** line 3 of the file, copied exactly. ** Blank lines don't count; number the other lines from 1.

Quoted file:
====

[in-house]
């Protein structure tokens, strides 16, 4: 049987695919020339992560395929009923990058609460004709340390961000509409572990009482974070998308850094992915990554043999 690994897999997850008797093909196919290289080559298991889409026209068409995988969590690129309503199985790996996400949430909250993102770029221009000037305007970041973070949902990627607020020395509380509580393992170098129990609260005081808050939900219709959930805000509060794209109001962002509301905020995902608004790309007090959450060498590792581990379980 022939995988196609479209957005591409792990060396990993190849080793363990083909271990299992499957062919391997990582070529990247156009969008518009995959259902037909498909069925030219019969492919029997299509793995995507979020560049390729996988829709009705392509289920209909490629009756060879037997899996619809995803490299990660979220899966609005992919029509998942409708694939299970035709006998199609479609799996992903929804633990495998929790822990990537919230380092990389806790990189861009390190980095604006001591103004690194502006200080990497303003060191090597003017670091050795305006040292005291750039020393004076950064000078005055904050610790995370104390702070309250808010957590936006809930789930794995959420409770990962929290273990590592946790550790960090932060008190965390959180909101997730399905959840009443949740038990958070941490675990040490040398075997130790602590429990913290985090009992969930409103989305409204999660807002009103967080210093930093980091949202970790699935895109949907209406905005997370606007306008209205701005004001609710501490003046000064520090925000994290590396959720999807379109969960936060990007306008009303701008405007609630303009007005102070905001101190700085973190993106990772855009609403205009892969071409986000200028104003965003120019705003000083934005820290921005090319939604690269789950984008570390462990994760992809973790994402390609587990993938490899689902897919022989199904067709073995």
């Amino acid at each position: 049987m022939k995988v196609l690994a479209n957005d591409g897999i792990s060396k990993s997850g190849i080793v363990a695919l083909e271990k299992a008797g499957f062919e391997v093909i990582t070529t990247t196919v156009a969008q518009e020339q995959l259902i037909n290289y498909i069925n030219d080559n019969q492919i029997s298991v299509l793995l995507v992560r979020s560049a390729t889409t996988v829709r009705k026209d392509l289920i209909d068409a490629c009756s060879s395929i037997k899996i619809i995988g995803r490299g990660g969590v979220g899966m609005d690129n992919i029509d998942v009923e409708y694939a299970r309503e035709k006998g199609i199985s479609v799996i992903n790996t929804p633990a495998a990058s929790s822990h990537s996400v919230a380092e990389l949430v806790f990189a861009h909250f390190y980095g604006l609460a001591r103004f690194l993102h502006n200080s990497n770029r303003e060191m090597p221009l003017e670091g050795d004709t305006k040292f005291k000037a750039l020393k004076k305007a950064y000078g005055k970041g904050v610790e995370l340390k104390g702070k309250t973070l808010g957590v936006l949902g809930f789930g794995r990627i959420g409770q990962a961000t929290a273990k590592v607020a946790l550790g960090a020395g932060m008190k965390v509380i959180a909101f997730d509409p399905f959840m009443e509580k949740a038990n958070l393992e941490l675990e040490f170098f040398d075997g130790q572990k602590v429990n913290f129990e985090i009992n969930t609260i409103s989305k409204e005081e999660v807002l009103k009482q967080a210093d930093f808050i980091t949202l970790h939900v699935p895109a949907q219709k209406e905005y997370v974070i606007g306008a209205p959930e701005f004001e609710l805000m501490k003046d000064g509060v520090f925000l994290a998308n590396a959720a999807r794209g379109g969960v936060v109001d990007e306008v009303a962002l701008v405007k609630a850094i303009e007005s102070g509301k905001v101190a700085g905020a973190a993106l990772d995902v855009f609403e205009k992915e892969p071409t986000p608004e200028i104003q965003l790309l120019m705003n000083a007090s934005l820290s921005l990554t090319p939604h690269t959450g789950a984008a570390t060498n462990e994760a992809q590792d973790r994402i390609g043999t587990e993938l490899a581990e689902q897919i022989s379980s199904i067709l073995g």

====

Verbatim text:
């Amino acid at each position: 049987m022939k995988v196609l690994a479209n957005d591409g897999i792990s060396k990993s997850g190849i080793v363990a695919l083909e271990k299992a008797g499957f062919e391997v093909i990582t070529t990247t196919v156009a969008q518009e020339q995959l259902i037909n290289y498909i069925n030219d080559n019969q492919i029997s298991v299509l793995l995507v992560r979020s560049a390729t889409t996988v829709r009705k026209d392509l289920i209909d068409a490629c009756s060879s395929i037997k899996i619809i995988g995803r490299g990660g969590v979220g899966m609005d690129n992919i029509d998942v009923e409708y694939a299970r309503e035709k006998g199609i199985s479609v799996i992903n790996t929804p633990a495998a990058s929790s822990h990537s996400v919230a380092e990389l949430v806790f990189a861009h909250f390190y980095g604006l609460a001591r103004f690194l993102h502006n200080s990497n770029r303003e060191m090597p221009l003017e670091g050795d004709t305006k040292f005291k000037a750039l020393k004076k305007a950064y000078g005055k970041g904050v610790e995370l340390k104390g702070k309250t973070l808010g957590v936006l949902g809930f789930g794995r990627i959420g409770q990962a961000t929290a273990k590592v607020a946790l550790g960090a020395g932060m008190k965390v509380i959180a909101f997730d509409p399905f959840m009443e509580k949740a038990n958070l393992e941490l675990e040490f170098f040398d075997g130790q572990k602590v429990n913290f129990e985090i009992n969930t609260i409103s989305k409204e005081e999660v807002l009103k009482q967080a210093d930093f808050i980091t949202l970790h939900v699935p895109a949907q219709k209406e905005y997370v974070i606007g306008a209205p959930e701005f004001e609710l805000m501490k003046d000064g509060v520090f925000l994290a998308n590396a959720a999807r794209g379109g969960v936060v109001d990007e306008v009303a962002l701008v405007k609630a850094i303009e007005s102070g509301k905001v101190a700085g905020a973190a993106l990772d995902v855009f609403e205009k992915e892969p071409t986000p608004e200028i104003q965003l790309l120019m705003n000083a007090s934005l820290s921005l990554t090319p939604h690269t959450g789950a984008a570390t060498n462990e994760a992809q590792d973790r994402i390609g043999t587990e993938l490899a581990e689902q897919i022989s379980s199904i067709l073995g």